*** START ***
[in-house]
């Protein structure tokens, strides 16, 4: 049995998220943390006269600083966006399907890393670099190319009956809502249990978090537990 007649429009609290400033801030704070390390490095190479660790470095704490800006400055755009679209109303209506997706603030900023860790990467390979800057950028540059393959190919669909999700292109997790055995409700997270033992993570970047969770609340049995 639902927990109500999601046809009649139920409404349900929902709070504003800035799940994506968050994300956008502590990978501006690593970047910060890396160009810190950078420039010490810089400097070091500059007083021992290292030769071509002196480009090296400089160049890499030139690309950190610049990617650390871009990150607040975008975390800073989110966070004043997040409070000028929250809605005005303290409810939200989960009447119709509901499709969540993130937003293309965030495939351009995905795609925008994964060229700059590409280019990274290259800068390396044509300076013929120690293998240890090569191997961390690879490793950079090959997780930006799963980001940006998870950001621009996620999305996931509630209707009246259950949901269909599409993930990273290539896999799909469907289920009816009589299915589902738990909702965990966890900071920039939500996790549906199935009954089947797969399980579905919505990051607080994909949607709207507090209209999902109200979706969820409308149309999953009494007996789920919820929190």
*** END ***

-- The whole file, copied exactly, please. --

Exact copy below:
[in-house]
């Protein structure tokens, strides 16, 4: 049995998220943390006269600083966006399907890393670099190319009956809502249990978090537990 007649429009609290400033801030704070390390490095190479660790470095704490800006400055755009679209109303209506997706603030900023860790990467390979800057950028540059393959190919669909999700292109997790055995409700997270033992993570970047969770609340049995 639902927990109500999601046809009649139920409404349900929902709070504003800035799940994506968050994300956008502590990978501006690593970047910060890396160009810190950078420039010490810089400097070091500059007083021992290292030769071509002196480009090296400089160049890499030139690309950190610049990617650390871009990150607040975008975390800073989110966070004043997040409070000028929250809605005005303290409810939200989960009447119709509901499709969540993130937003293309965030495939351009995905795609925008994964060229700059590409280019990274290259800068390396044509300076013929120690293998240890090569191997961390690879490793950079090959997780930006799963980001940006998870950001621009996620999305996931509630209707009246259950949901269909599409993930990273290539896999799909469907289920009816009589299915589902738990909702965990966890900071920039939500996790549906199935009954089947797969399980579905919505990051607080994909949607709207507090209209999902109200979706969820409308149309999953009494007996789920919820929190």